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Both Arson 1 and Arson 2 are considered serious crimes in the state of Massachusetts. Arson 1 and Arson 2 differ in regard to evidence beyond a reasonable doubt.
The first element the Commonwealth must prove beyond a reasonable doubt is that the defendant set fire to, burned or caused to be burned the building in question. This requires that some portion of the building must have actually been on fire and burned.
The second element the Commonwealth must prove beyond a reasonable doubt is that the building burned was a dwelling house, a building adjoining or adjacent to a dwelling house, or any building the burning of which results in a dwelling house being burned. The phrase “dwelling house” means and includes “all buildings used as dwellings, such as apartment houses, tenement houses, hotels, boarding houses, dormitories, hospitals, institutions, sanitoria, or other buildings” where people live or reside. The Commonwealth must prove that the building is capable of being occupied as a dwelling, is adjoining or adjacent to a dwelling house, or is a building the burning of which results in a dwelling house being burned. Further, it does not matter if the defendant owned the dwelling house or if it was owned by another.
The third element the Commonwealth must prove beyond a reasonable doubt is that the defendant willfully and maliciously set fire to or caused the building to be burned. Willfulness and malice are required to constitute the state of mind necessary to commit arson. The word willfully means that the act was intentional and by design, rather than an act that is thoughtless or accidental. A person acting willfully intends both his or her conduct and the resulting harm. The requirement of willfulness means that accidentally or negligently caused burnings are not arson.
The Commonwealth also must prove beyond a reasonable doubt that the defendant acted maliciously or with malice. The terms of “malice” and “maliciously” have a different meaning under this statute than the ordinary definition of those terms. Malice characterizes all acts done with an evil disposition, with a wrong and unlawful motive or purpose or the willful doing of an injurious act without lawful excuse. A burning is malicious if it is done with any wrongful or unlawful motive or purpose and without lawful excuse.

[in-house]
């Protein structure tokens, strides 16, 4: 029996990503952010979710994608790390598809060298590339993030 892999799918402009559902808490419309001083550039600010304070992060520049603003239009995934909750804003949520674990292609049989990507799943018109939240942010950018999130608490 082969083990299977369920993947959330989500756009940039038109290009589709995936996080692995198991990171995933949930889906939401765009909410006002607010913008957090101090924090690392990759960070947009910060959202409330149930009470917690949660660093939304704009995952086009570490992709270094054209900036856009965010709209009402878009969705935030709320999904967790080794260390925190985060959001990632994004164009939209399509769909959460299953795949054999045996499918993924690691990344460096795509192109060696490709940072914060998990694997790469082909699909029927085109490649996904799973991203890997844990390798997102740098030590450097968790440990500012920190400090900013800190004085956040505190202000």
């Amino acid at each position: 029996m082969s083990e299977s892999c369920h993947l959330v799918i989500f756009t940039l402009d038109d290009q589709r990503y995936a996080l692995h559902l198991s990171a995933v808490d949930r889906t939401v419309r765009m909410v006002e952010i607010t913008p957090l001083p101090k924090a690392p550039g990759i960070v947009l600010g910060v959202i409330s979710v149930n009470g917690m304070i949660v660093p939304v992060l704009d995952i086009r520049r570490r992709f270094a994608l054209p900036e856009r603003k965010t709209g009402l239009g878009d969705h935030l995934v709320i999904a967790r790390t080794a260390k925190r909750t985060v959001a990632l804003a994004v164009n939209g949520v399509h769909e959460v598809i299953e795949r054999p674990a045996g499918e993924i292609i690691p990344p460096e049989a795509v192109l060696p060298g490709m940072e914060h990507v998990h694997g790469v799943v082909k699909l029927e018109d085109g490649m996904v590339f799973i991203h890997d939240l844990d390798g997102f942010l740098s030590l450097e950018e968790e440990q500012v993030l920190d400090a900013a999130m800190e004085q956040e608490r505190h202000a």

To prove Arson 2, the defendant must have aided, counseled, or procured the burning of a dwelling house or building, and that a burning occurred and the building was or was joined to a dwelling house.
If the Commonwealth fails to prove beyond a reasonable doubt that a defendant is guilty of arson under the first theory of arson, then you could be considered guilty under the second theory of arson. In order to prove the defendant guilty under the second theory of arson the Commonwealth must prove beyond a reasonable doubt:
In order to prove this element of arson, it is not sufficient for the Commonwealth to prove that the defendant merely knew that a crime was going to be committed. Mere association with the person who set the fire is not enough. Mere presence at the scene of the crime is not enough, even when combined with knowledge of the planned act. A mere failure to take appropriate steps to prevent the commission of the crime or mere acquiescence is not sufficient.
The Commonwealth must prove that a defendant aided, counseled or procured the burning of a dwelling house or building. This means that the defendant participated in committing the crime of arson by agreeing to stand by, at, or near the scene of the crime to render aid, assistance or encouragement, if it became necessary, to the person who set fire to or caused the burning of the dwelling house; or by assisting the perpetrator to make an escape from the scene; or by procuring another person to burn a dwelling house.
Did you know, for instance, that a defendant’s mere presence at the scene, even combined with the knowledge of the planned act, isn’t enough to prove Arson 2? Thus, it is vital to know your rights if you are faced with Arson 1 or Arson 2 charges. It is highly recommended to find an Arson 1 and Arson 2 lawyer.
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Brad Bailey is the go-to defense attorney for white collar crimes, federal crimes, as well as serious state felony charges. He is without question one of the most experienced criminal defense attorneys in Boston.